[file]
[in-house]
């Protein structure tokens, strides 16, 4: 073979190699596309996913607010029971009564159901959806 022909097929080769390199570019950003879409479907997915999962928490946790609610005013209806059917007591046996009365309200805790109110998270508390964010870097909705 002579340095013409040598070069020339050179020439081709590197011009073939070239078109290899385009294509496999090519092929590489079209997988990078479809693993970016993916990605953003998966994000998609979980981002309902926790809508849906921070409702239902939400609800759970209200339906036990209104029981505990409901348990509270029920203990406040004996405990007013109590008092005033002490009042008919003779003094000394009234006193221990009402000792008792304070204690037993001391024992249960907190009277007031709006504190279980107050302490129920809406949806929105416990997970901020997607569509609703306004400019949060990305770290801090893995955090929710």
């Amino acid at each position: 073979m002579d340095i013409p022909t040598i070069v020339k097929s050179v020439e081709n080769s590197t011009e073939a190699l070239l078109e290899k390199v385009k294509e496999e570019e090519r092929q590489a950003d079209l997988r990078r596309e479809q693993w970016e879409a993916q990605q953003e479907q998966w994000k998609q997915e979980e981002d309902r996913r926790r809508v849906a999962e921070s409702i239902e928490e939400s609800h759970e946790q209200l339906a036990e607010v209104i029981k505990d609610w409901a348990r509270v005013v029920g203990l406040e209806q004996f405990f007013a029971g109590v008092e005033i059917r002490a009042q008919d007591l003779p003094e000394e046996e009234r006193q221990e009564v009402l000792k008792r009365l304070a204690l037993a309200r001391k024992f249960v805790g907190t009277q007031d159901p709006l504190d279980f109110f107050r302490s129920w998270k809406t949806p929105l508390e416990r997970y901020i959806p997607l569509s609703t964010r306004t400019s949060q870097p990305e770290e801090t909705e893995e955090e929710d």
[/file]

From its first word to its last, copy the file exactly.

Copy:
[in-house]
């Protein structure tokens, strides 16, 4: 073979190699596309996913607010029971009564159901959806 022909097929080769390199570019950003879409479907997915999962928490946790609610005013209806059917007591046996009365309200805790109110998270508390964010870097909705 002579340095013409040598070069020339050179020439081709590197011009073939070239078109290899385009294509496999090519092929590489079209997988990078479809693993970016993916990605953003998966994000998609979980981002309902926790809508849906921070409702239902939400609800759970209200339906036990209104029981505990409901348990509270029920203990406040004996405990007013109590008092005033002490009042008919003779003094000394009234006193221990009402000792008792304070204690037993001391024992249960907190009277007031709006504190279980107050302490129920809406949806929105416990997970901020997607569509609703306004400019949060990305770290801090893995955090929710």
């Amino acid at each position: 073979m002579d340095i013409p022909t040598i070069v020339k097929s050179v020439e081709n080769s590197t011009e073939a190699l070239l078109e290899k390199v385009k294509e496999e570019e090519r092929q590489a950003d079209l997988r990078r596309e479809q693993w970016e879409a993916q990605q953003e479907q998966w994000k998609q997915e979980e981002d309902r996913r926790r809508v849906a999962e921070s409702i239902e928490e939400s609800h759970e946790q209200l339906a036990e607010v209104i029981k505990d609610w409901a348990r509270v005013v029920g203990l406040e209806q004996f405990f007013a029971g109590v008092e005033i059917r002490a009042q008919d007591l003779p003094e000394e046996e009234r006193q221990e009564v009402l000792k008792r009365l304070a204690l037993a309200r001391k024992f249960v805790g907190t009277q007031d159901p709006l504190d279980f109110f107050r302490s129920w998270k809406t949806p929105l508390e416990r997970y901020i959806p997607l569509s609703t964010r306004t400019s949060q870097p990305e770290e801090t909705e893995e955090e929710d």